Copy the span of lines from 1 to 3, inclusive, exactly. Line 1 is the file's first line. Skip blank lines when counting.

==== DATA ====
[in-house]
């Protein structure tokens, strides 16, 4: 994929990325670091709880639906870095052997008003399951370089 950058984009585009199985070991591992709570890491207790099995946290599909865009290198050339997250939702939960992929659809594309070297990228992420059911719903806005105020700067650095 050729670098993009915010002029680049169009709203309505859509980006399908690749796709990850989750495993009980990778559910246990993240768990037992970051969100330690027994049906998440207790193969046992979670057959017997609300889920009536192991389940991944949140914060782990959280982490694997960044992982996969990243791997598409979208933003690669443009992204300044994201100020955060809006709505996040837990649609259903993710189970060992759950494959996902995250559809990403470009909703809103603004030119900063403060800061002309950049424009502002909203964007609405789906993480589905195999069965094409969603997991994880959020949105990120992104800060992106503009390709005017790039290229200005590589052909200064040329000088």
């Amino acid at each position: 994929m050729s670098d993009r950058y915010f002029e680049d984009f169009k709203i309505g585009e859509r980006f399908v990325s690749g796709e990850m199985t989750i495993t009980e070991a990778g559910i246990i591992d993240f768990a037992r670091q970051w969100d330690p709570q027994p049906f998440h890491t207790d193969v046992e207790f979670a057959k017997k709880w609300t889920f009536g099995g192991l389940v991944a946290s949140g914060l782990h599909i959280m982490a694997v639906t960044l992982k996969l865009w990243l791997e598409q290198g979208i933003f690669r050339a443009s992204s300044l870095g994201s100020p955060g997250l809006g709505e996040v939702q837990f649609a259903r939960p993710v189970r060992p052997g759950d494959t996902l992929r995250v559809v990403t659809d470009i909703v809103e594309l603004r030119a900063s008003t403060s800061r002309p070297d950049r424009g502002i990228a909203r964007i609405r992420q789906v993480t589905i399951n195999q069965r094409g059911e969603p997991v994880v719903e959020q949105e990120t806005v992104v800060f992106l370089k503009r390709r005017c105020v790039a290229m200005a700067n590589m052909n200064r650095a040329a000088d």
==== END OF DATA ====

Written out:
[in-house]
């Protein structure tokens, strides 16, 4: 994929990325670091709880639906870095052997008003399951370089 950058984009585009199985070991591992709570890491207790099995946290599909865009290198050339997250939702939960992929659809594309070297990228992420059911719903806005105020700067650095 050729670098993009915010002029680049169009709203309505859509980006399908690749796709990850989750495993009980990778559910246990993240768990037992970051969100330690027994049906998440207790193969046992979670057959017997609300889920009536192991389940991944949140914060782990959280982490694997960044992982996969990243791997598409979208933003690669443009992204300044994201100020955060809006709505996040837990649609259903993710189970060992759950494959996902995250559809990403470009909703809103603004030119900063403060800061002309950049424009502002909203964007609405789906993480589905195999069965094409969603997991994880959020949105990120992104800060992106503009390709005017790039290229200005590589052909200064040329000088």
């Amino acid at each position: 994929m050729s670098d993009r950058y915010f002029e680049d984009f169009k709203i309505g585009e859509r980006f399908v990325s690749g796709e990850m199985t989750i495993t009980e070991a990778g559910i246990i591992d993240f768990a037992r670091q970051w969100d330690p709570q027994p049906f998440h890491t207790d193969v046992e207790f979670a057959k017997k709880w609300t889920f009536g099995g192991l389940v991944a946290s949140g914060l782990h599909i959280m982490a694997v639906t960044l992982k996969l865009w990243l791997e598409q290198g979208i933003f690669r050339a443009s992204s300044l870095g994201s100020p955060g997250l809006g709505e996040v939702q837990f649609a259903r939960p993710v189970r060992p052997g759950d494959t996902l992929r995250v559809v990403t659809d470009i909703v809103e594309l603004r030119a900063s008003t403060s800061r002309p070297d950049r424009g502002i990228a909203r964007i609405r992420q789906v993480t589905i399951n195999q069965r094409g059911e969603p997991v994880v719903e959020q949105e990120t806005v992104v800060f992106l370089k503009r390709r005017c105020v790039a290229m200005a700067n590589m052909n200064r650095a040329a000088d």